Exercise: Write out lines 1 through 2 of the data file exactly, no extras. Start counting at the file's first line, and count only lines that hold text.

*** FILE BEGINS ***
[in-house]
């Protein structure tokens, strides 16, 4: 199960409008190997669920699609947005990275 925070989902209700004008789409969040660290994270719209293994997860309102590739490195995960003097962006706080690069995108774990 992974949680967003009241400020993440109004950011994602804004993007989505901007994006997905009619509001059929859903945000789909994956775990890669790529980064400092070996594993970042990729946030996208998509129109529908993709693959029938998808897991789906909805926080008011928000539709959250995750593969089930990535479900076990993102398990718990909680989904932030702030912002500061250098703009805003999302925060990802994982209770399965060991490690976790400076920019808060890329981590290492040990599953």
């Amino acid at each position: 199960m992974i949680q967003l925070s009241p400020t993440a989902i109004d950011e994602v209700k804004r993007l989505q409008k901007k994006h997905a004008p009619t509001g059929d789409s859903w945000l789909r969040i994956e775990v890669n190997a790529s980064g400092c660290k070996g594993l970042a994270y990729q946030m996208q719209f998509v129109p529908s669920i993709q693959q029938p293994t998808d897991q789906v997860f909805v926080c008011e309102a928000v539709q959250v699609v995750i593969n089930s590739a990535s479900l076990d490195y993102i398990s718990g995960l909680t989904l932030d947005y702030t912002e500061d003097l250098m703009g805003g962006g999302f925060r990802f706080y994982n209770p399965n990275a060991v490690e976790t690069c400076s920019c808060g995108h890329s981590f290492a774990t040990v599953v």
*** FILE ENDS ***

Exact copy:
[in-house]
């Protein structure tokens, strides 16, 4: 199960409008190997669920699609947005990275 925070989902209700004008789409969040660290994270719209293994997860309102590739490195995960003097962006706080690069995108774990 992974949680967003009241400020993440109004950011994602804004993007989505901007994006997905009619509001059929859903945000789909994956775990890669790529980064400092070996594993970042990729946030996208998509129109529908993709693959029938998808897991789906909805926080008011928000539709959250995750593969089930990535479900076990993102398990718990909680989904932030702030912002500061250098703009805003999302925060990802994982209770399965060991490690976790400076920019808060890329981590290492040990599953």